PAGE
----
The festivities of Halloween were followed by quiet solitude and prayer Sunday as five members of the Movimiento Estudiantil Chicano de Aztlan paused to remember their loved ones.
Since its inception 30 years ago, MEChA has endeavored to provide students of Mexican heritage with a locale and community with whom to pay homage to the deceased on the 3,000-year-old Mexican holiday Dia de los Muertos, or Day of the Dead. The celebration occurs each year on Nov. 2.
MEChA Social Action Committee co-chairwoman Rebeca Gonzalez ’05 said the day is marked in Mexico by processions, ornate costumes, fine foods and visits to local cemeteries.
“People go to cemeteries and set up candles and put goodies by their loved ones’ tombstones,” Gonzalez said. “They also put out pictures of their loved ones and artifacts [by which] to remember them.”
Though the group once held Dia de los Muertos celebrations on Cross Campus each year, Gonzalez said perennial inclement weather forced the organization to move the event indoors to La Casa Cultural.
MEChA Social Action Committee co-chairwoman Sara Cardoza ’05 said the decorations at La Casa — which include an altar sheathed in a blanket woven in Mexico, candles, colorful scarves, fruit and pastries — will remain there for the duration of the week.
“In Mexico, the actual celebration is a one-day event, but decorations are left in the graveyards for the entire year,” Cardoza said. “We’ll just leave them up for a week so more people have the chance to come.”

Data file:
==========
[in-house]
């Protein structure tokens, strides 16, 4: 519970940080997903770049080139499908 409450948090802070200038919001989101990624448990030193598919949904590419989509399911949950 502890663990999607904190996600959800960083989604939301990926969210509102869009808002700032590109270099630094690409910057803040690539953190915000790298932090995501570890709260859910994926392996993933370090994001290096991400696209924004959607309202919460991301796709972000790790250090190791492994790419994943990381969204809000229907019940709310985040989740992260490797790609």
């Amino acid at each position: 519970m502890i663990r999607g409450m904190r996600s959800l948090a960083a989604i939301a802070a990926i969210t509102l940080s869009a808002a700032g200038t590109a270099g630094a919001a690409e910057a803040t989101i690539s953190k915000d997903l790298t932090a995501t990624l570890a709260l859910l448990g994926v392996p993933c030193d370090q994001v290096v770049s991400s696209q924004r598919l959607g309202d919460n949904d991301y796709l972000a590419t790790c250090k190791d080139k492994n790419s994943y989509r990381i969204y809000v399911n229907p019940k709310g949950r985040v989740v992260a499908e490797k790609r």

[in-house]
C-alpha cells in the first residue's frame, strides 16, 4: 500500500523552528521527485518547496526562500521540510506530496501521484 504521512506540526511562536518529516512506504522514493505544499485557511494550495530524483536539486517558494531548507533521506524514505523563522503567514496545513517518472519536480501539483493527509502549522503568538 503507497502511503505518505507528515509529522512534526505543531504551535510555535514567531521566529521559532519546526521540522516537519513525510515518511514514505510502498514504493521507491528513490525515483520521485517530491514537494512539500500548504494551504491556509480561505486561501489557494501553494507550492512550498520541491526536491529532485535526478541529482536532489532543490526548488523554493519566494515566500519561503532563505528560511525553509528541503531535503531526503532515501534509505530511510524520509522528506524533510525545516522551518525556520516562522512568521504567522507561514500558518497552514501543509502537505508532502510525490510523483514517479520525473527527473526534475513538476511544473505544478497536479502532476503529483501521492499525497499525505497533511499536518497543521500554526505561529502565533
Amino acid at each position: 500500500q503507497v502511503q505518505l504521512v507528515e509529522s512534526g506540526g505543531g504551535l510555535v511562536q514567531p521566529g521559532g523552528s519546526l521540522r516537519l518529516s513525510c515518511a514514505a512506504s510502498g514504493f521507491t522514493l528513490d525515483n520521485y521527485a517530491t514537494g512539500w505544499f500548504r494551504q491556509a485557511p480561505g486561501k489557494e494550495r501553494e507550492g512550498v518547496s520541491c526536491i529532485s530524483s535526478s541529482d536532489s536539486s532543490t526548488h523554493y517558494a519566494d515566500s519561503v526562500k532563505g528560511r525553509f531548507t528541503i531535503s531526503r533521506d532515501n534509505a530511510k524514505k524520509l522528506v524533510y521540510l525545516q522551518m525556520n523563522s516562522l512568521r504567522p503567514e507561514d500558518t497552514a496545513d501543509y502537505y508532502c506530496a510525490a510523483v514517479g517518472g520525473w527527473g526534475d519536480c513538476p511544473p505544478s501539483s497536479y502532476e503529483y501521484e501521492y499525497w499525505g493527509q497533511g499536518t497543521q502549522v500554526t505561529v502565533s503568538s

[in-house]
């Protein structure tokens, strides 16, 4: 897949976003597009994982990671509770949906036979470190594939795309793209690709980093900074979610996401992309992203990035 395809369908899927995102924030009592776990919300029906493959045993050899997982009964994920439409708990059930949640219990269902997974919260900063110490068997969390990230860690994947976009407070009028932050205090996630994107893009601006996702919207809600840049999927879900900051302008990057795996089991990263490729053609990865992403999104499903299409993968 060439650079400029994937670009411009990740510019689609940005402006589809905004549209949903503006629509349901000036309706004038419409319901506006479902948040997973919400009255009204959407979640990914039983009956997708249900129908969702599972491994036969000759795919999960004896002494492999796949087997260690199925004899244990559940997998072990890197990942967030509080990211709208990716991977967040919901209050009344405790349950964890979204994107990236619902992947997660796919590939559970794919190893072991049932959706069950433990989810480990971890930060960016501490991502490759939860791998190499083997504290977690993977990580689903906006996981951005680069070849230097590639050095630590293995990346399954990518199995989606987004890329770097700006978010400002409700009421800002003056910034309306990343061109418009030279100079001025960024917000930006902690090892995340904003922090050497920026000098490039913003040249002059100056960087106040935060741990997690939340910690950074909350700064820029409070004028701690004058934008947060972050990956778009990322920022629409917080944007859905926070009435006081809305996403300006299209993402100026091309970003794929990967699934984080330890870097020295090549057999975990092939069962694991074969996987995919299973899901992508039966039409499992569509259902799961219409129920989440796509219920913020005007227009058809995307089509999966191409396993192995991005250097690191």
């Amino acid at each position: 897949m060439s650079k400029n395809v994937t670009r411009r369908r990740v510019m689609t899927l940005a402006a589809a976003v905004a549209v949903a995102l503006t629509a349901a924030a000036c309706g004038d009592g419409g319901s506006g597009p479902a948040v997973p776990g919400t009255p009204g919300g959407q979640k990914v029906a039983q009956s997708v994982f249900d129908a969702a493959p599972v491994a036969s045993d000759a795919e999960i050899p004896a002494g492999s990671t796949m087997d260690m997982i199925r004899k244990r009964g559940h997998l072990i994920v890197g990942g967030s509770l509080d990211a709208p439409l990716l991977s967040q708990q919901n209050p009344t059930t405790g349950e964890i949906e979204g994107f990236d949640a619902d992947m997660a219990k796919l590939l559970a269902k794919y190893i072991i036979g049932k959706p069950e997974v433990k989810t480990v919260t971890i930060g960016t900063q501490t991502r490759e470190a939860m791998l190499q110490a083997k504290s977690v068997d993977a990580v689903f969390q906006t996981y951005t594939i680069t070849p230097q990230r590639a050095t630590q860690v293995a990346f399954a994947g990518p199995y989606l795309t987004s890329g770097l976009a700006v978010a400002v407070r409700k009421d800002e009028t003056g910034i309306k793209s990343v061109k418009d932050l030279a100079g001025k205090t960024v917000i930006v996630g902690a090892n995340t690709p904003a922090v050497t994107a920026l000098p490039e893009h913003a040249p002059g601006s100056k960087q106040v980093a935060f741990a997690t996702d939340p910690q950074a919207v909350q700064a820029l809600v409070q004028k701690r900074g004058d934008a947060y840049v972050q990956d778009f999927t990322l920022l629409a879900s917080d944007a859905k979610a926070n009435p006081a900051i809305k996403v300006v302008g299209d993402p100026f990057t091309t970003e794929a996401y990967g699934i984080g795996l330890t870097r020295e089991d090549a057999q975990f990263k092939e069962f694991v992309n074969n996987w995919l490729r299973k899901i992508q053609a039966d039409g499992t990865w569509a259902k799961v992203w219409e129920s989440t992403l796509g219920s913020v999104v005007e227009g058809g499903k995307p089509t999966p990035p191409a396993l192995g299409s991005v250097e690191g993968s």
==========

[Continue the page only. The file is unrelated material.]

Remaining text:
Ricardo Sandoval ’06 said expanding the celebration of the Mexican holiday to encompass more than one day is important.
“In previous years, a lot of people have come through [La Casa] throughout the week,” Sandoval said. “Typically a few hundred will come by. When they come, they ask about the celebration and think about it, even if they’re not Mexicano. Some of them even say a prayer. I think it brings a smile to their faces.”
This year, students who visit La Casa during the week will see some new decorations. Ana De Santiago ’04 used memories of Dia de los Muertos celebrations at her former school to bring something new to MEChA’s traditional ceremony.
“We used to put the names of loved ones on photocopied hands that we’d cut out to commemorate people who had died,” she said. “I thought it would be a good idea to do this for our Dia de los Muertos celebration.”
Santiago emphasized her belief that the holiday should represent a broad sense of remembrance. During the event, she glued a photograph depicting strife in Iraq and Palestine onto a hand-shaped cutout.
“It’s good to remember other conflicts that have caused people to die,” she said.
Cardoza said she hopes more people, including those who aren’t Mexican, will learn about Dia de los Muertos and partake in MEChA’s annual festivities.
“This [holiday] can be beneficial for anyone who wants a day of reflection to remember their loved ones,” Cardoza said. “It’s a way of celebrating death instead of mourning it.”